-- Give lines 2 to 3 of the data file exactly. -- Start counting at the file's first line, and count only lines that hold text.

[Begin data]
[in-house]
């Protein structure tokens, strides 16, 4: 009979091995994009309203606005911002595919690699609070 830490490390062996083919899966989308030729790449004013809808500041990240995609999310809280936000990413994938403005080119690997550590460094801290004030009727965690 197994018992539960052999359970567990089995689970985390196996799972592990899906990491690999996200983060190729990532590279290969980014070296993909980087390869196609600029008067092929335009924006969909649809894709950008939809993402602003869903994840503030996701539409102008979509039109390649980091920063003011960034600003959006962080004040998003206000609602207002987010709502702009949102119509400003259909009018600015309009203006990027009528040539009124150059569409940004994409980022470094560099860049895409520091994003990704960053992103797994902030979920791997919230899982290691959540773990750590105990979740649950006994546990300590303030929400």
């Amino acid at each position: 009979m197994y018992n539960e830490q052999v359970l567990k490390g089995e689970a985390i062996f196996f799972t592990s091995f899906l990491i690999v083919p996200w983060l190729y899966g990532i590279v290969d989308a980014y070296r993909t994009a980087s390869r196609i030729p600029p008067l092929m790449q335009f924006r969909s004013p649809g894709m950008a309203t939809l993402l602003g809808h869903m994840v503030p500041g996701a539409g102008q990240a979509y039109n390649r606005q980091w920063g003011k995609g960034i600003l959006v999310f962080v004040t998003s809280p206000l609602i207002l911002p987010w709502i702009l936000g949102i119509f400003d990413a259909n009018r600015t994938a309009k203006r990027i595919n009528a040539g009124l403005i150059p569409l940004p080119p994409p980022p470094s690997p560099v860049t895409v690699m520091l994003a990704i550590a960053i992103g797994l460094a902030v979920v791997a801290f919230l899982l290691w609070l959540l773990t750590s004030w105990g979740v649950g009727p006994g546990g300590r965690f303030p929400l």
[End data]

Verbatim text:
């Protein structure tokens, strides 16, 4: 009979091995994009309203606005911002595919690699609070 830490490390062996083919899966989308030729790449004013809808500041990240995609999310809280936000990413994938403005080119690997550590460094801290004030009727965690 197994018992539960052999359970567990089995689970985390196996799972592990899906990491690999996200983060190729990532590279290969980014070296993909980087390869196609600029008067092929335009924006969909649809894709950008939809993402602003869903994840503030996701539409102008979509039109390649980091920063003011960034600003959006962080004040998003206000609602207002987010709502702009949102119509400003259909009018600015309009203006990027009528040539009124150059569409940004994409980022470094560099860049895409520091994003990704960053992103797994902030979920791997919230899982290691959540773990750590105990979740649950006994546990300590303030929400």
């Amino acid at each position: 009979m197994y018992n539960e830490q052999v359970l567990k490390g089995e689970a985390i062996f196996f799972t592990s091995f899906l990491i690999v083919p996200w983060l190729y899966g990532i590279v290969d989308a980014y070296r993909t994009a980087s390869r196609i030729p600029p008067l092929m790449q335009f924006r969909s004013p649809g894709m950008a309203t939809l993402l602003g809808h869903m994840v503030p500041g996701a539409g102008q990240a979509y039109n390649r606005q980091w920063g003011k995609g960034i600003l959006v999310f962080v004040t998003s809280p206000l609602i207002l911002p987010w709502i702009l936000g949102i119509f400003d990413a259909n009018r600015t994938a309009k203006r990027i595919n009528a040539g009124l403005i150059p569409l940004p080119p994409p980022p470094s690997p560099v860049t895409v690699m520091l994003a990704i550590a960053i992103g797994l460094a902030v979920v791997a801290f919230l899982l290691w609070l959540l773990t750590s004030w105990g979740v649950g009727p006994g546990g300590r965690f303030p929400l």